You can return to work when your ankle feels comfortable and you are confident your ankle will be able to stand the demands of your job. If your job is office based and involves sitting during the day, you may be able to return to work within 7 days of your operation; however, if your job is strenuous and involves a lot of walking, you will probably need 2-3 weeks off work, depending on the extent of your surgery.
You should be able to return to driving 7 days after your operation, provided your ankle feels comfortable and you are confident to do so.
It is advisable that you avoid strenuous activities for a minimum of 4-6 weeks to give time for your ankle to strengthen and allow swelling to go down. After this time, you can gradually increase your level of activity and make sure you can hop and sprint with changes of direction and make sudden stops without experiencing any pain.
Risks and Complications
Complications from ankle arthroscopy are rare, but like any invasive surgery, they can occur. If you experience any of the below symptoms, you should contact your doctor immediately:
- Fever and chills
- Pus draining from the incisions
- Redness around the incisions
- Increasing pain more than 2 day post-surgery
- Increased swelling or pain in the leg
- Numbness or tingling in the leg
- Changes in skin colour
- A cold leg or foot
At One Healthcare we can book you in to see a specialist Orthopaedic Foot and Ankle Surgeon for an initial consultation, usually within 48 hours. Ankle arthroscopy procedures are available at One Ashford Hospital in Kent and One Hatfield Hospital in Hertfordshire.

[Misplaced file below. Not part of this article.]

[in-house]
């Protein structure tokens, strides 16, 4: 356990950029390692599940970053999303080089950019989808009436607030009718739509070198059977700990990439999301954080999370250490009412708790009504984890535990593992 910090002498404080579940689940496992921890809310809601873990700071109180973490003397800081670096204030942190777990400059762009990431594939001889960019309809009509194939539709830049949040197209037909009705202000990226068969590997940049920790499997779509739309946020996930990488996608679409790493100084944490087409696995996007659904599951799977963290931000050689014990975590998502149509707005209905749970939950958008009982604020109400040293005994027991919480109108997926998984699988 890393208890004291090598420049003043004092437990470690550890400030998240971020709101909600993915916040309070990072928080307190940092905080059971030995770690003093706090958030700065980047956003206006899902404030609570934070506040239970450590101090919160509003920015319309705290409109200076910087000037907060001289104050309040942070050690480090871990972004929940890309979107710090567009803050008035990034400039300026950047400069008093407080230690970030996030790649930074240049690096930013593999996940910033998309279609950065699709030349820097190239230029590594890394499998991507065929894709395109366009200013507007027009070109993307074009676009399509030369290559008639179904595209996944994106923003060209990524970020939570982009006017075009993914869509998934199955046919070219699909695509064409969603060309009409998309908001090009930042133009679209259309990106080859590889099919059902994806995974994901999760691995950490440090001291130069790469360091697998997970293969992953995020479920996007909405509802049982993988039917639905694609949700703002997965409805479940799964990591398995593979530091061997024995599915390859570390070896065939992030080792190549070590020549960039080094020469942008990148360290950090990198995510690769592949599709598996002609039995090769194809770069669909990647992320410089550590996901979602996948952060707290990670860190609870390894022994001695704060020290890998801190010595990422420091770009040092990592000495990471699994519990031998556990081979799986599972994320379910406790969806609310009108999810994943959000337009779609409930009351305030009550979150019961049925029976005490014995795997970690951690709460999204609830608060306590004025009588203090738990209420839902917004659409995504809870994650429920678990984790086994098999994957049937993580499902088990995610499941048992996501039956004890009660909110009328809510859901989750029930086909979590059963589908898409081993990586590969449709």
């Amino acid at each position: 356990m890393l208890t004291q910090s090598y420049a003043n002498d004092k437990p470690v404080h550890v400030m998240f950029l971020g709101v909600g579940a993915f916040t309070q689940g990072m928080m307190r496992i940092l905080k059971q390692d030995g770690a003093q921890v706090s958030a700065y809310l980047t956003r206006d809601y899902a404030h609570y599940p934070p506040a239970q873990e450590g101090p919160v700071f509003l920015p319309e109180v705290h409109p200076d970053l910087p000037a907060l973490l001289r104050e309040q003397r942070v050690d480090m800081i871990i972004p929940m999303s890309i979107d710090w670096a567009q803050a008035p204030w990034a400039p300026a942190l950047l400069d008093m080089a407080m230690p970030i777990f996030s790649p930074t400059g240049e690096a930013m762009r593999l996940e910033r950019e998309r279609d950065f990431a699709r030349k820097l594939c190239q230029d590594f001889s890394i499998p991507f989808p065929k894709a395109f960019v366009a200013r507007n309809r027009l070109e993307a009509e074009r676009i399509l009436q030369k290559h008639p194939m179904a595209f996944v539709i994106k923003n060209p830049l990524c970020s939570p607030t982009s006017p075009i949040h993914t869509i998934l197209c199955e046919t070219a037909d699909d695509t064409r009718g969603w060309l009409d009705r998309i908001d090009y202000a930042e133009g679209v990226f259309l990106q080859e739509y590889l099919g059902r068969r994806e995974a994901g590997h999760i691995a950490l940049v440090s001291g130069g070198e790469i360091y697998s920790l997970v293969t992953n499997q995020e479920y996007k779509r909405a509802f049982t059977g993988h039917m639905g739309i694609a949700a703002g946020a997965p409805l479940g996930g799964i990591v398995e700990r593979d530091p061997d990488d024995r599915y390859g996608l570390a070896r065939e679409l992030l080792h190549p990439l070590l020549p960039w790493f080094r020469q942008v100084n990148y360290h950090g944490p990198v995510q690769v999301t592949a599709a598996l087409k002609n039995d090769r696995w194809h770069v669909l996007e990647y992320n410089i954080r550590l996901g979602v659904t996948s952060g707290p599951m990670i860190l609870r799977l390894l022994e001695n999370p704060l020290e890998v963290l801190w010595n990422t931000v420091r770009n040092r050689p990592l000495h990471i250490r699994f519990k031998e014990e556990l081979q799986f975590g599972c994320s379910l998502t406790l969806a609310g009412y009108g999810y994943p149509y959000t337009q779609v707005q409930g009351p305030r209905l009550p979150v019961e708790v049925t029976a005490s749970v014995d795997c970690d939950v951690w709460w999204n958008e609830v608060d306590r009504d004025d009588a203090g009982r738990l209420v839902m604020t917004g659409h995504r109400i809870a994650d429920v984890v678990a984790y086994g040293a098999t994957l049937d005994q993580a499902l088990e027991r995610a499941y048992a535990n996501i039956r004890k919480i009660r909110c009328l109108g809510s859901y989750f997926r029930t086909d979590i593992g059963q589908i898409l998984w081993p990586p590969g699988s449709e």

You can use your private medical insurance or pay for your Ankle Arthroscopy treatment. We offer competitive, fixed price packages as well as the ability to spread your cost with the option of 0% finance. If you are using your health insurance please do contact your insurer first for approval and let them know you’d like to be treated at One Hatfield Hospital.
Why One Hatfield
- Modern purpose-built hospital opened in December 2017
- Fast access to diagnostics including MRI, Xray and Ultrasound
- Private, spacious, en-suite rooms
- Specialist physiotherapy and nursing teams
- Little or no waiting time
- ‘Ultra clean air’ theatres
- Freshly prepared food
- Calm, dignified experience
Contact us and find out more
If you are based in and around Hertfordshire, St Albans, Stevenage, Watford, North London, Welwyn or Bedfordshire and would like to visit the One Hatfield Hospital please click here.
Orthopaedics Pricing Guide at One Hatfield Hospital
This is a list of guide prices for some of common Orthopaedics treatments and procedures.
|Treatment||Guide Price||Monthly from|
|Carpal Tunnel Release - One Wrist||£2,200||£49.16|
|Cruciate Ligament Repair (ACL)||£5,463||£122.07|
|Multiple Knee Arthroscopy||£3,950||£88.27|
|Shoulder Surgery (Rotator Cuff Repair)||£5,750||£128.49|